Cuff me, but Line of Duty just isn’t *that* good
And while we’re here: Steve Arnott isn’t that fit either
Look, I sit down and watch Line of Duty every single Sunday with all the other 15 million idiots on this silly little island as if my life depends on it. But I think it’s time we all stopped pretending it’s the best show on earth and realised it’s not normal to be this clingy and pathetic over a BBC police drama that non-ironically uses the word “coppers”.
Pumped full of cliches, catchphrases, stupid acronyms and details designed to disorientate, Line of Duty is a tired, melodramatic police drama that’s well and truly had its day.
Here are just seven things wrong with the show.
Police corruption is obvs not this glamorous
It’s fair to say the Met Police are no one’s favourites in real life right now. The UK police really do deserve the Kate and Steve treatment. But Line of Duty would have you believe police corruption is way more glamorous and exciting than it is in reality.
After series five of the show Commissioner of the Met Police Cressida Dick said: “I was absolutely outraged by the level of casual and extreme corruption that was being portrayed as the way the police is in 2018–19. It’s so far from that.”
Helen King, formerly assistant commissioner at the Met Police adds: “Casual corruption and casual disregard of police procedures and the law is not a part of modern day UK policing, let alone part of police corruption investigations.”
Then again, that’s exactly what a bent copper would say…
I’m sorry but the acting is flat
Most of the actors are just not that good. Yes, Adrian Dunbar (Hastings) has immense gravitas, but Martin Compston (Steve Arnott) and Vicky McClure (Kate Fleming) don’t really have anything about them, mate.
The only character that’s genuinely interesting is the smarmy and malicious Patricia Carmicheal, played by Anna Maxwell Martin.
I hate the feeling the writer is toying with us
Jed Mercurio is the creator of Bodyguard, Line of Duty and Bodies. Clearly he’s doing a decent job, or he wouldn’t have achieved so much success. But do you ever get the feeling you’re being pushed by the writer down an alley to try and make you think something? I certainly do.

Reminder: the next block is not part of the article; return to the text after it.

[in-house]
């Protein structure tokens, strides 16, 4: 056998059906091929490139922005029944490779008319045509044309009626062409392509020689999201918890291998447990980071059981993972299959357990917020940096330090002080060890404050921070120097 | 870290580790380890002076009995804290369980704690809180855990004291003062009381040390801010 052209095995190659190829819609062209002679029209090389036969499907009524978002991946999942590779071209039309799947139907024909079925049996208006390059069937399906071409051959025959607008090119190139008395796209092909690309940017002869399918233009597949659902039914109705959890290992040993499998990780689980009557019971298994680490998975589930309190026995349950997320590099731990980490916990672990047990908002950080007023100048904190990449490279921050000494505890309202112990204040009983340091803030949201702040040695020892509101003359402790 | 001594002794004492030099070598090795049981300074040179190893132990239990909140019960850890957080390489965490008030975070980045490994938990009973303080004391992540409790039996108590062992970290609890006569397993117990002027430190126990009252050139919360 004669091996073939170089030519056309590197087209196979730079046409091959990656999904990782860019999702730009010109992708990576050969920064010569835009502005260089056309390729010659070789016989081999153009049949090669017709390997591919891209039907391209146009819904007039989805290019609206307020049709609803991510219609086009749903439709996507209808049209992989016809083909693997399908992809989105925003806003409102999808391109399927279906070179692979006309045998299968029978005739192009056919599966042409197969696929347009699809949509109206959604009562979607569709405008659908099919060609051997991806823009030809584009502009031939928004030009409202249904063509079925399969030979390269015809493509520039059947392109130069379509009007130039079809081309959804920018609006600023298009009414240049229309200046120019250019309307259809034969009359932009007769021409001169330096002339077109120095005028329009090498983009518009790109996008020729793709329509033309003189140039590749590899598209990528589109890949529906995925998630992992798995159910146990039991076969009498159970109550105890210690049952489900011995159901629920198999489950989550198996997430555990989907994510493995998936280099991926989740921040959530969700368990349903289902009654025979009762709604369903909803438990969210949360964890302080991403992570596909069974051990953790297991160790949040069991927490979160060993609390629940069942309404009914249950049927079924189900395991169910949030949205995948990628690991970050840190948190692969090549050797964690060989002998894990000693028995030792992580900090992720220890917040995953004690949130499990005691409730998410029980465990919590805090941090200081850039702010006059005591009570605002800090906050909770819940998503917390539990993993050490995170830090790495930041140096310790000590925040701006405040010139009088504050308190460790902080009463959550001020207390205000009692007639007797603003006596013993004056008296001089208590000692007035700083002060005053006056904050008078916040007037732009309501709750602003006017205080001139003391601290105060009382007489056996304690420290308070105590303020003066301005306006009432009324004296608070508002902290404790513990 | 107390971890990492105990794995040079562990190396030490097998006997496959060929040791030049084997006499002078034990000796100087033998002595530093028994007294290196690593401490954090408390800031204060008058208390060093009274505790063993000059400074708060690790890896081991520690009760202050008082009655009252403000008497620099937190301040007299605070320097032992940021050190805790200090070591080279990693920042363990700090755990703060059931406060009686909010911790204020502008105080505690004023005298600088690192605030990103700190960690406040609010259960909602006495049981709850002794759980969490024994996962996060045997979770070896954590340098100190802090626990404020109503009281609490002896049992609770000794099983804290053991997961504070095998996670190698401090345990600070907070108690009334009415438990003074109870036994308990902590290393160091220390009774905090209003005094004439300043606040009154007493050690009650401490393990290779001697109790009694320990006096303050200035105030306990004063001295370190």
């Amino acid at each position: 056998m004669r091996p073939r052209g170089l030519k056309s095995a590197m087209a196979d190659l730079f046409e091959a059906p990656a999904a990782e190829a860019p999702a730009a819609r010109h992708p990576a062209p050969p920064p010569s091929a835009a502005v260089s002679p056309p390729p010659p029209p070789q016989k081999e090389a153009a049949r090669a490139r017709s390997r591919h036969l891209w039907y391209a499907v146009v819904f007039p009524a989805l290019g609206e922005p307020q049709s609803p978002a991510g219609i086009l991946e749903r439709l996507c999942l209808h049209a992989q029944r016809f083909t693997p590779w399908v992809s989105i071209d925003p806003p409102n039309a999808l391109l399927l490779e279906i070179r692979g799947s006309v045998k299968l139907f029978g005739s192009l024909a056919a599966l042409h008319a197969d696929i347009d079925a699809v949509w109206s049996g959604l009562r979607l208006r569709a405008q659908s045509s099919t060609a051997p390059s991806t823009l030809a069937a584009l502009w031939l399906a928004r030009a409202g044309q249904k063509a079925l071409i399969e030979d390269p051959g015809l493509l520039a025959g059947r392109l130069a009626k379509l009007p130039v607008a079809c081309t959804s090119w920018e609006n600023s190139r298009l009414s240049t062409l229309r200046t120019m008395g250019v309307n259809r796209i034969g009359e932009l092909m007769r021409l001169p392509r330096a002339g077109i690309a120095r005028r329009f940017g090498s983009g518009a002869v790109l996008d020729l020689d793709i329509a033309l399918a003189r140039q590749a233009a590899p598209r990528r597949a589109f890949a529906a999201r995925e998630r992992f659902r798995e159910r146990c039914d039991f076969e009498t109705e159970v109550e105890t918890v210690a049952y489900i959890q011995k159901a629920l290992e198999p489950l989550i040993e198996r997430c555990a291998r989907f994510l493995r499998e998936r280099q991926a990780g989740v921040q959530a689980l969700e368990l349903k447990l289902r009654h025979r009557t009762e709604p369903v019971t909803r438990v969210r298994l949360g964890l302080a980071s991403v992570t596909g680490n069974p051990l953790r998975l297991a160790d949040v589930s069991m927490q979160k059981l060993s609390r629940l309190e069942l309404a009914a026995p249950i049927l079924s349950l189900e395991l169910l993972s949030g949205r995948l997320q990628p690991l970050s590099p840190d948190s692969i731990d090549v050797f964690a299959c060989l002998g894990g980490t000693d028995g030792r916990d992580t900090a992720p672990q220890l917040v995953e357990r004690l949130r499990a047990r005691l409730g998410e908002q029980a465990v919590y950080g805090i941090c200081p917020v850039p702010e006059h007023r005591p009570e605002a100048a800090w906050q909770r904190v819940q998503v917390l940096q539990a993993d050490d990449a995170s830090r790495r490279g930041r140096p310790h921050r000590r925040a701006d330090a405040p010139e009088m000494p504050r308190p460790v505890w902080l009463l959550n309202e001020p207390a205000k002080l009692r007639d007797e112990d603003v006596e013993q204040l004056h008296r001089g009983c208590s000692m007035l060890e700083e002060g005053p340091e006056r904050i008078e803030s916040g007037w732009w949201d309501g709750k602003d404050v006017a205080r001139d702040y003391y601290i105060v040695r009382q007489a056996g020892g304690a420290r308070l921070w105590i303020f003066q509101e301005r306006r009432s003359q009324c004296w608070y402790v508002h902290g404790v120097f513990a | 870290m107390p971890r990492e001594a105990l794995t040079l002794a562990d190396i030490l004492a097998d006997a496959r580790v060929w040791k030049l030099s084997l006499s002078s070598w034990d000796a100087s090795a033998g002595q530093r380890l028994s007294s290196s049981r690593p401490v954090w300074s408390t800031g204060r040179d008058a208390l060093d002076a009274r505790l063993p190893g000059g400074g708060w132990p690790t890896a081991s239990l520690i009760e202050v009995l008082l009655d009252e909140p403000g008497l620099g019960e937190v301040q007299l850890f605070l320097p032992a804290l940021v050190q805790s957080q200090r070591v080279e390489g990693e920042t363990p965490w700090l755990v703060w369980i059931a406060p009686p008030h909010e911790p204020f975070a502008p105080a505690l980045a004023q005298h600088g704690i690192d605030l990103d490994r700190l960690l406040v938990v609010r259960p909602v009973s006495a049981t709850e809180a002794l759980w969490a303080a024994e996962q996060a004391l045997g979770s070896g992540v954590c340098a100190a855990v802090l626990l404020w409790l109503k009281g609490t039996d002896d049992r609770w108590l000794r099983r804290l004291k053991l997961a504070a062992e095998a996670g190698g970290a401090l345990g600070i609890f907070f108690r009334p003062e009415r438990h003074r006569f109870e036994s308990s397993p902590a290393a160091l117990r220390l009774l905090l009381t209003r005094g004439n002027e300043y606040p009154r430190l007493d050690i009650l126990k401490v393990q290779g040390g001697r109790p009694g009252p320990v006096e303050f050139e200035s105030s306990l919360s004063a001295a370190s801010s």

When I feel I’m being made to think something by the writer, it takes me out of the action of the story and I swiftly lose interest.
I’m so bored of all the acronyms
— Tracy Tooley (@tooley_tracy) April 18, 2021
When Hastings says he follows the letter of the law that’s because apparently all there is to policing is letters.
It’s the same every week. AC-12 gets an AM from a UCO, then the DI sends an ARU you in an ARV to infiltrate the OCG and all I’m thinking is FFS just speak English.
It’s mad that people can be duped into feeling that the story world is authentic by a few silly acronyms, but will overlook the ridiculous, over-dramatisation of corruption within the police force.
…and the catchphrases
Every episode you can tick off when Hastings says “to the letter of the law” or “catching bent coppers.” In the same 60 minutes Kate and Steve will undoubtedly refer to each other as “mate,” and if you’re really lucky the show will end with a, “mother of God.”
The whole catchphrase things just really cheapens the drama.
The whole sore back plot line is just annoying
Steve, I’m sorry you got thrown down the stairs and hurt your back leading to a spiralling addiction to painkillers. I wouldn’t wish that on anyone. But to be honest, the whole back thing is just another tedious plot line.
Presumably Steve’s going to fail a drugs test, get kicked out the force, go rogue and somehow save the day by shooting a sniper with a pistol from long range.
Steve Arnott isn’t that fit. There I said it.
There’s a massive thirst for Martin Compston’s character but the truth is, he’s got the vibe of a 5’7” hobbit who dresses like England manager Gareth Southgate.
Be realistic, you’re swiping left.